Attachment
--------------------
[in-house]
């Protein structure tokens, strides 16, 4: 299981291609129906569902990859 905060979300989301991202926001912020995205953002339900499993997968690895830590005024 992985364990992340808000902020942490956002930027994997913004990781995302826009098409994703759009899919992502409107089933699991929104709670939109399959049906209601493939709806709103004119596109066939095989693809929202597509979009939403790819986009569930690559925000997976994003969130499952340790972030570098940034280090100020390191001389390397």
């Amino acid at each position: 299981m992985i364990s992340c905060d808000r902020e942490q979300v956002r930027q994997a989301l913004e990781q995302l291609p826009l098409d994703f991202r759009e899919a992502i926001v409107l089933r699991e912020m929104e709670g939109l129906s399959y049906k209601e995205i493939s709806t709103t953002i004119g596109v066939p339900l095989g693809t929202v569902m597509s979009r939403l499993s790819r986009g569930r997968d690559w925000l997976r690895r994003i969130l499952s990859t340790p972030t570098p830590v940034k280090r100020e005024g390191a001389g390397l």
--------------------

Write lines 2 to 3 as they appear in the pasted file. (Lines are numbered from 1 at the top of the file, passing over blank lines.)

């Protein structure tokens, strides 16, 4: 299981291609129906569902990859 905060979300989301991202926001912020995205953002339900499993997968690895830590005024 992985364990992340808000902020942490956002930027994997913004990781995302826009098409994703759009899919992502409107089933699991929104709670939109399959049906209601493939709806709103004119596109066939095989693809929202597509979009939403790819986009569930690559925000997976994003969130499952340790972030570098940034280090100020390191001389390397």
């Amino acid at each position: 299981m992985i364990s992340c905060d808000r902020e942490q979300v956002r930027q994997a989301l913004e990781q995302l291609p826009l098409d994703f991202r759009e899919a992502i926001v409107l089933r699991e912020m929104e709670g939109l129906s399959y049906k209601e995205i493939s709806t709103t953002i004119g596109v066939p339900l095989g693809t929202v569902m597509s979009r939403l499993s790819r986009g569930r997968d690559w925000l997976r690895r994003i969130l499952s990859t340790p972030t570098p830590v940034k280090r100020e005024g390191a001389g390397l």